The City of Hillsdale is so anxious for inno­vation, it can’t pause for a comma.

To com­plement a new logo, the city is con­sid­ering a few taglines, including: “Where Tra­dition, Edu­cation and Inno­vation Thrive.” But if Hillsdale really stands by those values, it should insert the Oxford comma after “edu­cation.”

The Oxford (or serial) comma pre­cedes the con­junction in a series of terms or phrases — it’s the one after “tigers” in “lions, tigers, and bears.” So named because of its tra­di­tional use by the Oxford Uni­versity Press, the Oxford comma finds support in such grammar heavy­weights as “The Chicago Manual of Style”, “The Ele­ments of Style” by William Strunk and E.B. White, and the U.S. Gov­ernment Printing Office style guide. Its oppo­nents include style books of the Asso­ciated Press and the New York Times.

Those against the comma claim it’s pre­ten­tious. It’s clunky. It takes up space and ink and the time it takes to stroke a key.

But most style guides argue that the Oxford comma dispels ambi­guity.

Erasing the Oxford comma can wreak havoc. You can confuse people (“I met two guys, Jane and Sue”), defame people (“I like weirdos, George Wash­ington and Lincoln”), or even commit heresy (“This book is ded­i­cated to my parents, God and Oprah”). Adding a comma makes all the dif­ference.

You can also lose a $10 million lawsuit. Last March, truckers sued a dairy company over a con­tract clause spec­i­fying what was exempt from overtime pay: “the canning, pro­cessing, pre­serving, freezing, drying, mar­keting, storing, packing for shipment or dis­tri­b­ution of [food products].”

Finding no Oxford comma after “shipment,” the truckers argued the clause said they were exempt from packing for dis­tri­b­ution, not dis­tri­b­ution itself. They won the case, and the dairy company knew the supreme value of the Oxford comma.

The lack of an Oxford comma in the Hillsdale tagline probably won’t stir up a lawsuit, and in the case of Hillsdale’s tagline, it doesn’t actually make a dif­ference in meaning. Why not save the ink and space and throw it out?

Because meaning isn’t just a tech­nical thing — it’s con­veyed in rhythm and flow, too. Grammar is a matter of aes­thetics and common sense, and the Oxford comma keeps it that way.

Recent research has explored an increas­ingly evident con­nection between grammar and rhythm: People who are sen­sitive to one are sen­sitive to the other. A study by a devel­op­mental research center at Van­derbilt Uni­versity found that children who can dis­tin­guish musical rhythm are better at grammar.

The con­nection makes sense. Grammar rules aren’t just there for rules’ sake. They create rhythm and that con­tributes to meaning. Commas make us pause. Dashes make us pause — longer. The pauses convey emphasis and impor­tance.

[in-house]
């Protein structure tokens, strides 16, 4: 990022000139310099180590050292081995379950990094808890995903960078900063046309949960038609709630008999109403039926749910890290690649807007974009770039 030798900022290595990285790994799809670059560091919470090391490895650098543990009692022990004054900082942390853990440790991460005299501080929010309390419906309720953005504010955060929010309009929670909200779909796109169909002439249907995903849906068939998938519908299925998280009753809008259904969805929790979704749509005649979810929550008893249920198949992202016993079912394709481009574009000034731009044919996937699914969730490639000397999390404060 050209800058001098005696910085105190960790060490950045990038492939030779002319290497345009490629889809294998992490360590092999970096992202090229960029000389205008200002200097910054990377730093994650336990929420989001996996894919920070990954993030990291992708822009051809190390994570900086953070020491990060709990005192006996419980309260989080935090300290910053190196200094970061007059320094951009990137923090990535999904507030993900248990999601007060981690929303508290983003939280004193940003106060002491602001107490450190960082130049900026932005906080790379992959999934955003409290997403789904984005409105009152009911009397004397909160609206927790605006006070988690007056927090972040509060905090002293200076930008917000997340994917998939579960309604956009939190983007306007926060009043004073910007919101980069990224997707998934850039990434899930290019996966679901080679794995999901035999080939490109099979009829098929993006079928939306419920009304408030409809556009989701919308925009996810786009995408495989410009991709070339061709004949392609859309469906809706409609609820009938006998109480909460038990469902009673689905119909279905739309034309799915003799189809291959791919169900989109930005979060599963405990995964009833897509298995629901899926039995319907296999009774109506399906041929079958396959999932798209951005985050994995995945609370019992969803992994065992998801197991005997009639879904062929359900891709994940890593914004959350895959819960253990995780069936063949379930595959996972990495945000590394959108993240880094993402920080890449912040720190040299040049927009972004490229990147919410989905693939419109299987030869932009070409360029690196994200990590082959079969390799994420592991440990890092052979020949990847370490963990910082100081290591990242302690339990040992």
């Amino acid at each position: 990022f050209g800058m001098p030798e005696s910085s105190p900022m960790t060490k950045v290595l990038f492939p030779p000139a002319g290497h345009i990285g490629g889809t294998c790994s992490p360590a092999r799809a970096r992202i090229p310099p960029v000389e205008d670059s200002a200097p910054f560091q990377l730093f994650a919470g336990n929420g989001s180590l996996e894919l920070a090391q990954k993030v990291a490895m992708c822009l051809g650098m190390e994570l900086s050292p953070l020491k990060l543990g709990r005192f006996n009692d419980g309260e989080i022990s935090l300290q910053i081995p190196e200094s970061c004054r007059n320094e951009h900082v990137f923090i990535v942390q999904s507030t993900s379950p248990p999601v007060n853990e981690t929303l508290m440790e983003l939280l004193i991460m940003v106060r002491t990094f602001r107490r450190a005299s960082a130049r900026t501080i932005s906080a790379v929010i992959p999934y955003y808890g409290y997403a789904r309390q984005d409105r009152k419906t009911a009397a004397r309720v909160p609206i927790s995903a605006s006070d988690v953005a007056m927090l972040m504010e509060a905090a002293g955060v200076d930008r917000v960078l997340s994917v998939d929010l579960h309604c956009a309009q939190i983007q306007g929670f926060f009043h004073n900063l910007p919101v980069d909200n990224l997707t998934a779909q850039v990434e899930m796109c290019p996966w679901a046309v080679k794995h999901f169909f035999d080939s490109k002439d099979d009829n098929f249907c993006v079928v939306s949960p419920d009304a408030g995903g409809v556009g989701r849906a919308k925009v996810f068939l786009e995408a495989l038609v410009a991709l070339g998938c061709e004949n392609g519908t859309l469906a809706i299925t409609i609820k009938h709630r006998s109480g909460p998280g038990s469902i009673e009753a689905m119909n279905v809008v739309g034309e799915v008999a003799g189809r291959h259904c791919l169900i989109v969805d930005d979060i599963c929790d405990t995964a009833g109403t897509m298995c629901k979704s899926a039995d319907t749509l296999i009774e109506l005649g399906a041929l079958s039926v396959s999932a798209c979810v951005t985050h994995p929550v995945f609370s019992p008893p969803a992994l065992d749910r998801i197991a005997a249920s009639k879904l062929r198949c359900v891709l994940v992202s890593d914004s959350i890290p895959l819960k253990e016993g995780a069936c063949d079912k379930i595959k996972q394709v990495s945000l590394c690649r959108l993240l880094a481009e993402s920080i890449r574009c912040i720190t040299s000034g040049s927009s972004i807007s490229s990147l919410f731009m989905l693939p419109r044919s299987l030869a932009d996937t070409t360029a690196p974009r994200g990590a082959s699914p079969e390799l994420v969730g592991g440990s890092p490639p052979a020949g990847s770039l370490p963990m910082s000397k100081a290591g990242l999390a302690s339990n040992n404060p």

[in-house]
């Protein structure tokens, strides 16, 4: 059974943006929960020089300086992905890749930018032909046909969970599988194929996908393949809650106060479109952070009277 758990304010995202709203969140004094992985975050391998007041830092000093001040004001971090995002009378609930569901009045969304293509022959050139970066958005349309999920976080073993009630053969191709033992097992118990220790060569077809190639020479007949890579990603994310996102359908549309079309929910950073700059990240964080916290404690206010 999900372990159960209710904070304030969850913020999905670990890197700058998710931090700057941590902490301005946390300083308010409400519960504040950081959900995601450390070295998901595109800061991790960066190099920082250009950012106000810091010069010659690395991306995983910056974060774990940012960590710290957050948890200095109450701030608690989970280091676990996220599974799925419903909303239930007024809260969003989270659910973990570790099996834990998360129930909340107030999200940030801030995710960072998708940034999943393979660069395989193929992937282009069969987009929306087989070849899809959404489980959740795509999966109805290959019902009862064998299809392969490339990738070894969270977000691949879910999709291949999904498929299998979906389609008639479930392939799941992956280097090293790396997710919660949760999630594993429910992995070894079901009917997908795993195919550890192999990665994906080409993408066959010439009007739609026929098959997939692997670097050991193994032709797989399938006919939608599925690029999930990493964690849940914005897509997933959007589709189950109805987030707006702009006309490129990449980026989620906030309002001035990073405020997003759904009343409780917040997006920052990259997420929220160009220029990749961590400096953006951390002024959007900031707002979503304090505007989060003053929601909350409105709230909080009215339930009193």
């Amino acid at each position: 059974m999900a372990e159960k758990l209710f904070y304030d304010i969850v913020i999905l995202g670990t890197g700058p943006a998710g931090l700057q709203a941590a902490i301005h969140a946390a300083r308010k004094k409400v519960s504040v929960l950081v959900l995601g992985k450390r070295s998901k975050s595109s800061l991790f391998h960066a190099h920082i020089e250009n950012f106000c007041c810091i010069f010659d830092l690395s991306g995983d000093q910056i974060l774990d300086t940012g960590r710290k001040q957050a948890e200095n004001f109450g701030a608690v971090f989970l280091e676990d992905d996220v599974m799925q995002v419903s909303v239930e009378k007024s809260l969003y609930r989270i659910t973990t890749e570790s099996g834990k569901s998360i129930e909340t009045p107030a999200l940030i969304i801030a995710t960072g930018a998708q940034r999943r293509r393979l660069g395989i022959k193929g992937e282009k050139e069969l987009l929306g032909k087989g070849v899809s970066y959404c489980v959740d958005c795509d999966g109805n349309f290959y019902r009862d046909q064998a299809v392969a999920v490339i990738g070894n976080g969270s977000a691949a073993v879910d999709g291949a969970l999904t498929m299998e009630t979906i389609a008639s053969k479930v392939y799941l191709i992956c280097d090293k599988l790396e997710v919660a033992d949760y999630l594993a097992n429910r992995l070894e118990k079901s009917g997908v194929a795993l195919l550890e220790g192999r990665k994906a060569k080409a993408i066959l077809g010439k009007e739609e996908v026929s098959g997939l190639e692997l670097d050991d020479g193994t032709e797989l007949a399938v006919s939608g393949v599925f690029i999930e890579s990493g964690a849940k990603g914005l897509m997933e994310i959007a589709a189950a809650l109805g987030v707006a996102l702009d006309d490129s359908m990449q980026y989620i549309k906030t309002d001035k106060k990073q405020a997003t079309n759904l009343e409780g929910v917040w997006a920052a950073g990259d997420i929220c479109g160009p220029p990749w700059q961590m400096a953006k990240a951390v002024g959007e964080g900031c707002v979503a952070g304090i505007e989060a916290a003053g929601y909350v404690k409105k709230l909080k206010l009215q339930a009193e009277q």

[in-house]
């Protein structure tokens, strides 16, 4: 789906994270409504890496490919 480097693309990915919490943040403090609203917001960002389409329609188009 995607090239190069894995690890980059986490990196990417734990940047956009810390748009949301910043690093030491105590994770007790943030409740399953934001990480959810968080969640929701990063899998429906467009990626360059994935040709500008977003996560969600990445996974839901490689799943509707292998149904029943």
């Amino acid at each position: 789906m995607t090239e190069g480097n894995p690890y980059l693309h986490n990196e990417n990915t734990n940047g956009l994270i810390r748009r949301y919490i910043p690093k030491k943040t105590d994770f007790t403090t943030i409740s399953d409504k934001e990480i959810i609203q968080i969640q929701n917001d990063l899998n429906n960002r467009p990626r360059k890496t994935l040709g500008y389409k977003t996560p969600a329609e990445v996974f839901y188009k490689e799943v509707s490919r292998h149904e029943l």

“The ‘rules’ of grammar aren’t rules at all. They’re cre­ative tools for organ­ising and pre­senting our thoughts, for giving structure to what we mean and giving meaning to the form. You can hear them, feel them, just like the beat in a song,” writes Saga Briggs, man­aging editor for an edu­cation blog.

Read “Tra­dition, Edu­cation and Inno­vation,” and tra­dition bears the weight of impor­tance, as if edu­cation and inno­vation must join forces to reach its level. Read “Tra­dition, Edu­cation, and Inno­vation,” and the impor­tance is evenly dis­tributed. What are we trying to say?

The Oxford comma is a breath, a clar­ifier, and a rhythm maker. In a world where text mes­sages murder punc­tu­ation and vowels, it’s a taste of ele­gance and a nod to tra­dition. In a culture of breathless activity and impa­tience, it makes us pause. And, with rhythm, it conveys subtle meaning.

Maybe the eagerness to drop the comma comes from a hunger for min­i­malism, effi­ciency, and speed common to our modern culture that we should avoid. In any case, most people would prefer to keep it.

A poll by the website FiveThir­tyEight found that most Amer­icans — 57 percent — prefer the use of the Oxford comma. Among 18-to-29-year-olds, support soared to 79 percent.

The City of Hillsdale’s median age, according to 2015 data, is 27.2. And it’s just a guess, but the 1500 stu­dents who flood the town every year might have a nerdy love for grammar and all things Oxford.

If Hillsdale is about tra­dition, edu­cation, and inno­vation — and the people — it should stick to this age-old mark of rhythm, sense, and clarity.